For the last three weeks we have been working on the first cabin we hope to build on the new property that we helped purchase at the church camp in Villavicencio with your generous help. While we still owe about $1,200 on the lot, the current owner has given up permission to begin working and someone very generously donated $4,000 to put in the foundation for the first cabin. We have been running water and a temporary electrical installation back there. That is now finished and we began site preparation for the foundation.
For the past week I was in Villavicencio working at the school in the mornings and at the camp in the afternoons. I was staying at the camp, since that made overseeing the work there more convenient. I traveled up to Bogotá yesterday to teach my class at the Bible College but hope to travel back down as soon as possible. The foundations for the first cabin are nearing completion and the next step will be to pour the slab that holds all of that together. It is great so see something sticking above ground after weeks of seeing only digging ditches and trenches in the soil.
For the last two weeks I hosted Gordon Clifford, of Christian Mission Press. He was here to bring in literature and to coordinate and work on various editorial projects related to books I have written or translated and that he will be publishing. We had a good time with him and it was a very profitable ministry effort where we are helping each other to do even more in the Lord’s work. He flew out of the country last Thursday and has since arrived back at his home base of Silver City, New Mexico.
This morning I did not attend church here in Colombia, where I am currently living. Instead, I attended and spoke at the Forest Dale Church of Christ, on the northern edge of Cincinnati, Ohio. Thanks to modern technology and specifically Skype, I was able to be present for the missions Sunda, along with Toby and Amy Hill, in Honduras.
For the last two weeks, I have had Gordon Clifford and a member of his church here with me in Colombia. Gordon publishes much of what I write and translate and then makes it available for us and others in Latin America to use in our teaching and leadership training through the Christian Mission Press. Shipping materials into Colombia has become such an expensive and difficult task that it is almost as economical for someone to bring it in.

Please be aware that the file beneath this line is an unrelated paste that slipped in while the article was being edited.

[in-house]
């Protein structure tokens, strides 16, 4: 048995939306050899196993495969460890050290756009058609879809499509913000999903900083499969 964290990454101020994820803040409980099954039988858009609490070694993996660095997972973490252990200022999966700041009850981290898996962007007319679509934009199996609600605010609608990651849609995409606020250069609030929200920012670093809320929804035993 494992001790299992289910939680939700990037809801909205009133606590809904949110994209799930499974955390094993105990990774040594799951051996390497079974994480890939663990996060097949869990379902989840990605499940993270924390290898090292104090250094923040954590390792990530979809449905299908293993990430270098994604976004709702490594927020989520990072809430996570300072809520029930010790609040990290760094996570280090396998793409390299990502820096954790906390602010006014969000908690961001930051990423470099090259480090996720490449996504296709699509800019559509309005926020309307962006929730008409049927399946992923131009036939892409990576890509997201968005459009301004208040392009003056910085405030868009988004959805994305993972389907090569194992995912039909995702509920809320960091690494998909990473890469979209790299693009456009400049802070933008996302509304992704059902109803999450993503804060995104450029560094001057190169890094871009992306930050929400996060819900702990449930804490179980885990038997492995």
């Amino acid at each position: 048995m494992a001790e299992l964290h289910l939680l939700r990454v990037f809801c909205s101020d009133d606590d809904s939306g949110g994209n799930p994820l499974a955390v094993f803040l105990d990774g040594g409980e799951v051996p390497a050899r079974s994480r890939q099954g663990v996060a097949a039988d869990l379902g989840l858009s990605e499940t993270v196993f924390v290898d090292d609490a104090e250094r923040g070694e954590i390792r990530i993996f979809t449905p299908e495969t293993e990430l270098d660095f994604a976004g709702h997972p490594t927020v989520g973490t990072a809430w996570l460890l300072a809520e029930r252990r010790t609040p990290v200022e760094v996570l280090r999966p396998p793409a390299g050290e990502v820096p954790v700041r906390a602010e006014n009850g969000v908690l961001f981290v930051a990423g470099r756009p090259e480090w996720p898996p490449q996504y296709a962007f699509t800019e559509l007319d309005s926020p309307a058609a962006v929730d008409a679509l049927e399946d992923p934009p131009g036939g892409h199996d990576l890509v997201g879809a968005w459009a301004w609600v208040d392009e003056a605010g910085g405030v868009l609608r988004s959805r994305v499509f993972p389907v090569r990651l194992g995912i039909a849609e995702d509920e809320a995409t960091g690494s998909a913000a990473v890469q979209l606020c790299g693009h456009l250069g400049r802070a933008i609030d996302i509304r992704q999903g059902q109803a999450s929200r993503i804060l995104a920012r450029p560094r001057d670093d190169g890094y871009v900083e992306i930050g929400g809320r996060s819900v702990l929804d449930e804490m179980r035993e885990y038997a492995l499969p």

I arrived back in Colombia on January 20th to begin this period of intensive work. Following my typical pattern of waiting until rates drop after the January 10th “Day of the Three Kings” holiday, which officially ends the Colombian Christmas season, I booked my flight and returned to Colombia. My first week here is always a dizzying flurry of activities, meetings, phone calls, errands, and the like. My first job is getting the apartment set up and supplied with food. I need to make sure all utilities and services are functioning and paid up to date.
This month I am celebrating an important birthday; for my car! It has been eighteen years this month since we purchased the vehicle I drive here in Colombia. The short version of the Mitsubishi Montero (this is a shortened, two door version of the small station wagon sold in the states). Due to the very rough roads I need a four wheel drive vehicle here and the little Mitsubishi has been a very good car.
One major focus of my ministry in recent years has been writing and translating books that will fill the need for training Christian leaders on a higher level. We have sufficient materials for training on the basic level but there has not been a lot available to use at the college level. Last year I finished up Jack Cottrell’s book, “Faith once for All” and then I wrote a couple of small Bible studies on the life of Christ. I have been working in this area because the need is great and there are few people who have dedicated themselves to this type of ministry.
For nearly a year and a half, we have been working on a project to double the size of our church camp from one acre all the way up to two acres. Our postage stamp church camp is often stuffed with fifty to one hundred campers. We really needed to do something to help the Colombian church with this project. So one year ago, we committed ourselves to raising $12,000 to cover the cost of half of this lot and Martin Sanders, another missionary committed himself to raising the other half.
Several years ago, meeting a need of the Colegio Peniel, our Christian Day School, I accepted the request to become the school counselor. In the successive years, my acceptation in that ministry has grown, as has my comfort level in serving in that way. At the same time, the counseling ministry had developed a degree of credibility, not only with our students, but with the general population. I now spend at least one full week a month working in the school full time. I work with the kids in the morning and with the parents and people from the community in the afternoon.